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Green Travel- Transportation

October 2, 2008

Prius, originally uploaded by etravus is for Obama/Biden 2008.

Awhile ago I (N.) posted about greening up your home office and I promised I would eventually post of green travel. As a traveling sales person I get to work out of my home but about half the time I’m traveling and therefore “home” is also defined as whatever hotel I’m staying in for the night.

There are alot of aspectives to green travel- transportation, lodging, food, entertainment etc and I plan to devote a seperate post to each of these starting with transportation. We live in Philadelphia which has an international airpot, a large Amtrack station and easy access to major highways. All of those were incentives for us to live here since we knew I would need to travel throughout the northeast for work. I also wanted a location that would enable me to drive to most of my customers. And I can get to most places within the northeast in under 6 hours. For distances longer then that then I will take the train. Besides being more environmentally friendly I think trains are just easier. You don’t have to go through security which means you don’t have to get there two hours early and you don’t have baggage restrictions. Well technically Amtrack does have published luggage restrictions but they don’t really follow them. Trains are also cheaper! Recently I had to travel up to Albany a plane ticket would have cost $300 (one way!) versus a business class train ticket that cost me $125.

Since I don’t travel by train or plane that often though I want to focus on green travel via car. These are lessons that can also be applied to pleasure travel. Like many business travelers I will eventually have a company car. I was even able to pick among five different vehicles which one I prefered. When I came onboard in July the most eco-friendly car my company was offering was the Chrysler 300, at 15 mpg in the city and 22 mpg on the highway it’s hardly a gas sipper. Luckily by holding out until they made new contracts for 2009 I was able to expand my options. I decided on the Dodge Journey which gets 19 and 25 mpg. It’s still nowhere near my Ford Escape Hybrid and even further from a Prius but it’s the best that is available that can haul on my gear. J. is lucky that his company offers the Ford Escape Hybrid as a company car but I would imagine that more and more companies are going to move to that in order to save money. Both J. and I get reimbursed for gas so from a monetary stand point it doesn’t matter how much gas the vehicle uses or the cost of gas but for companies that base just about everything on money it’s going to start to make much more sense to switch their fleets to fuel efficient vehicles.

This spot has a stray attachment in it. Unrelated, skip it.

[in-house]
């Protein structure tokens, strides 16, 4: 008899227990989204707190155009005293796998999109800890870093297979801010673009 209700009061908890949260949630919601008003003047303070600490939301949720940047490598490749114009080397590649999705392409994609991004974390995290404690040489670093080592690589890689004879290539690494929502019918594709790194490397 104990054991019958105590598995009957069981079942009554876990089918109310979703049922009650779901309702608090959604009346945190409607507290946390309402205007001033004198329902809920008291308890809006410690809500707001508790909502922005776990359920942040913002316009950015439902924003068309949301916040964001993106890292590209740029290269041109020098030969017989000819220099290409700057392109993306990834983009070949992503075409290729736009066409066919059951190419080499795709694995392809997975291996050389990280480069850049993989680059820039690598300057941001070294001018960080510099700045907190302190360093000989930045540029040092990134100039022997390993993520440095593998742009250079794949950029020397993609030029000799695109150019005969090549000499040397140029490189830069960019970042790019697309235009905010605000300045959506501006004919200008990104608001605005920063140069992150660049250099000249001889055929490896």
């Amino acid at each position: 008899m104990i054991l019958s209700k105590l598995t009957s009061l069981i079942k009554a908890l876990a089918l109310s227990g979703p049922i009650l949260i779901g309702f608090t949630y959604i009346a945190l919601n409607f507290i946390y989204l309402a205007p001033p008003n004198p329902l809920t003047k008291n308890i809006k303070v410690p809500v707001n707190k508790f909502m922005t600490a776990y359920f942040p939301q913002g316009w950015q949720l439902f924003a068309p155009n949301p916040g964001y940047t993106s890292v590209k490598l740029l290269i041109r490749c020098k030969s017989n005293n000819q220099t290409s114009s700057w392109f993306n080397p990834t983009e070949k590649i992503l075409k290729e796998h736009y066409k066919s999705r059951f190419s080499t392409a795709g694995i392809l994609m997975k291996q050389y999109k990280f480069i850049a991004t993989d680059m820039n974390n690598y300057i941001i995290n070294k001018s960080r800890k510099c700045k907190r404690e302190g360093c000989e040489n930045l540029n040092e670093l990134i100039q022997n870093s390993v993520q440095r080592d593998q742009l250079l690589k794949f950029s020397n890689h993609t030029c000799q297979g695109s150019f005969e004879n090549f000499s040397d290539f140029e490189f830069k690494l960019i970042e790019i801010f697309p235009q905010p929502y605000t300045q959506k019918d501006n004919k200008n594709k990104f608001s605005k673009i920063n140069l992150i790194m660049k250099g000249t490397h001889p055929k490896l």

Although my car is ordered I won’t get it for another month or two and we don’t know when J will get his so we are still sharing our Hybrid which means for business travel I need to rent. Again my hands our tied by the contracts my company has so I can only from Hertz, Budget, or Enterprise. If you didn’t have those restrictions you could look at car shares like Zipcar which uses mostly fuel efficient and hybrid vehicles or EV Rental Cars which only rents hybrids or electric vehicles. Luckily for me Hertz does offer a green line which includes the Prius, Camry, and Corolla. You usually have to book these vehicles well in advance because they sell out and they will cost you more. The other option is to rent the smallest vehicle available. While we all like large roomy cars we hardly need that space. If you are traveling with kids I can see it but if you like me travel for business solo then you can get the economy car and do your part to save the Earth.

Now that you have your car you need to make sure that you are driving the green way and that you don’t load your car down with a bunch of stuff. This actually applies to any kind of travel. We have the tendency to bring way more then we need “just in case” and while some of that is good we probably don’t need to bring the kitchen sink with us :). When pack choose versatile pieces that can be mixed and matched. Also keep in mind the weather where you are going and the things you will be doing. While I always bring a lighweight rain jacket with me when I travel I’m not going to pack thermals unless I know I’m going to need them. I’m also not going to pack a nice cocktail dress for a week of demonstrations out in the field.

Finally, even if you have your car or a rental you can still use your own two feet, a bicycle (either by bringing your own or renting) and public transportation. While the US doesn’t quite have the public rail system that Europe has many cities in the US have comprehensive public transportation systems. I lived in Boston for four years without a car and never felt it’s loss. In fact I was happier traveling by foot. Particularly if you are visiting somewhere for a short time you will get a better feel for the locale if you get out and walk around.

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